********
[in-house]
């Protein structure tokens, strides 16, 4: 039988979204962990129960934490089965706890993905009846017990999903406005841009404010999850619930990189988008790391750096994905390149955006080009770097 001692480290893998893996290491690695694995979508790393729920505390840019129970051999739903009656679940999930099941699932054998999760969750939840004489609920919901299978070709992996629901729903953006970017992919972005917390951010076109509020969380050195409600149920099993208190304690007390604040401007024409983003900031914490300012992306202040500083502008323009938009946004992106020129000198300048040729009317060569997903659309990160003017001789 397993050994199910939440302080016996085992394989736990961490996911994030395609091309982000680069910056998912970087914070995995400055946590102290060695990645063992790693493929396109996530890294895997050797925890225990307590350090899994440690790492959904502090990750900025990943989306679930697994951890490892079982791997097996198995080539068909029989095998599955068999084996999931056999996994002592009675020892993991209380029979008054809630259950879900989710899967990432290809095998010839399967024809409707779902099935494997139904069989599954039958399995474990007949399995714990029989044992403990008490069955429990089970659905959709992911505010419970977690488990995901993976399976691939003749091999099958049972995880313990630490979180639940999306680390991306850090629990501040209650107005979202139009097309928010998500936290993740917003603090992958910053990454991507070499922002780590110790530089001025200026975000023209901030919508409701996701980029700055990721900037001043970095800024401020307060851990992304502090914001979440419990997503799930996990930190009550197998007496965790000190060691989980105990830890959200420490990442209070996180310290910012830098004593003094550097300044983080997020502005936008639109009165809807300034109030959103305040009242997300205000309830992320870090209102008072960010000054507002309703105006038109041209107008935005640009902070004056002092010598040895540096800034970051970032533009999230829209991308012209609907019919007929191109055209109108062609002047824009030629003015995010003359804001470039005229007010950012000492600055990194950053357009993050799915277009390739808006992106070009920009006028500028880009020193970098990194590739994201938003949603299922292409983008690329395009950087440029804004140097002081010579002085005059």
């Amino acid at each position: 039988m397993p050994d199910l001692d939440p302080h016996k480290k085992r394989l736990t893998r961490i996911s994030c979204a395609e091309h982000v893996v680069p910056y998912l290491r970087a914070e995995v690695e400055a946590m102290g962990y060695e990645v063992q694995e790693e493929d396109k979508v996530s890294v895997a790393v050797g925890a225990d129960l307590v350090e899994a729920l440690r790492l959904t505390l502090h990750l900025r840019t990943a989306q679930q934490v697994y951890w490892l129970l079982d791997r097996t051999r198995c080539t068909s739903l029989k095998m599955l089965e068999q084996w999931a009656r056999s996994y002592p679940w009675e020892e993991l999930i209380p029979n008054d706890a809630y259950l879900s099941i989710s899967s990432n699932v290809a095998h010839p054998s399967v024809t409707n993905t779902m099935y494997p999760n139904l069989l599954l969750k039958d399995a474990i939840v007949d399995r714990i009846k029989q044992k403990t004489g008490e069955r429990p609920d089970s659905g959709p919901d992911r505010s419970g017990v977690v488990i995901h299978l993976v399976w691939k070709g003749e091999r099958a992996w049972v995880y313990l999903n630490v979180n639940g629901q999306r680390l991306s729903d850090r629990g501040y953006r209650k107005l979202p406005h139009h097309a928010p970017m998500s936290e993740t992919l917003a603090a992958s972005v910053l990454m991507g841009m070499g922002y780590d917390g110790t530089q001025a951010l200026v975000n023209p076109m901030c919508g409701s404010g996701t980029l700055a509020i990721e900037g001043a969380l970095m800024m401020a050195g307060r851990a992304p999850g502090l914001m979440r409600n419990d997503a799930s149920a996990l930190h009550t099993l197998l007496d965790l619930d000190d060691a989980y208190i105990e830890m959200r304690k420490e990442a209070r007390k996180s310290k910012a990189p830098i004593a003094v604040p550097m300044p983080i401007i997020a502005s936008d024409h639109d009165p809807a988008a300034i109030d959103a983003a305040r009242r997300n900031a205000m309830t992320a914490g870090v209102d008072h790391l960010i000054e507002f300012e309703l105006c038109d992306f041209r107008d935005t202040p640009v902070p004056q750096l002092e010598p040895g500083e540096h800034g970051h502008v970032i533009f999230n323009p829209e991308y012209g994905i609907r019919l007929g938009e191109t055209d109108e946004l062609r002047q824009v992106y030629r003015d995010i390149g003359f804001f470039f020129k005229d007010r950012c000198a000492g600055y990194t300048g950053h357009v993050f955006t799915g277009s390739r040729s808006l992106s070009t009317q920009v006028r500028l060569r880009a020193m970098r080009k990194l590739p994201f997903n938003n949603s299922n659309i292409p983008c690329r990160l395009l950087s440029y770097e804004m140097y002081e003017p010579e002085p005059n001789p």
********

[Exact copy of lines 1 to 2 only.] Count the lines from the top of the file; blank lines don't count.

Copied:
[in-house]
């Protein structure tokens, strides 16, 4: 039988979204962990129960934490089965706890993905009846017990999903406005841009404010999850619930990189988008790391750096994905390149955006080009770097 001692480290893998893996290491690695694995979508790393729920505390840019129970051999739903009656679940999930099941699932054998999760969750939840004489609920919901299978070709992996629901729903953006970017992919972005917390951010076109509020969380050195409600149920099993208190304690007390604040401007024409983003900031914490300012992306202040500083502008323009938009946004992106020129000198300048040729009317060569997903659309990160003017001789 397993050994199910939440302080016996085992394989736990961490996911994030395609091309982000680069910056998912970087914070995995400055946590102290060695990645063992790693493929396109996530890294895997050797925890225990307590350090899994440690790492959904502090990750900025990943989306679930697994951890490892079982791997097996198995080539068909029989095998599955068999084996999931056999996994002592009675020892993991209380029979008054809630259950879900989710899967990432290809095998010839399967024809409707779902099935494997139904069989599954039958399995474990007949399995714990029989044992403990008490069955429990089970659905959709992911505010419970977690488990995901993976399976691939003749091999099958049972995880313990630490979180639940999306680390991306850090629990501040209650107005979202139009097309928010998500936290993740917003603090992958910053990454991507070499922002780590110790530089001025200026975000023209901030919508409701996701980029700055990721900037001043970095800024401020307060851990992304502090914001979440419990997503799930996990930190009550197998007496965790000190060691989980105990830890959200420490990442209070996180310290910012830098004593003094550097300044983080997020502005936008639109009165809807300034109030959103305040009242997300205000309830992320870090209102008072960010000054507002309703105006038109041209107008935005640009902070004056002092010598040895540096800034970051970032533009999230829209991308012209609907019919007929191109055209109108062609002047824009030629003015995010003359804001470039005229007010950012000492600055990194950053357009993050799915277009390739808006992106070009920009006028500028880009020193970098990194590739994201938003949603299922292409983008690329395009950087440029804004140097002081010579002085005059």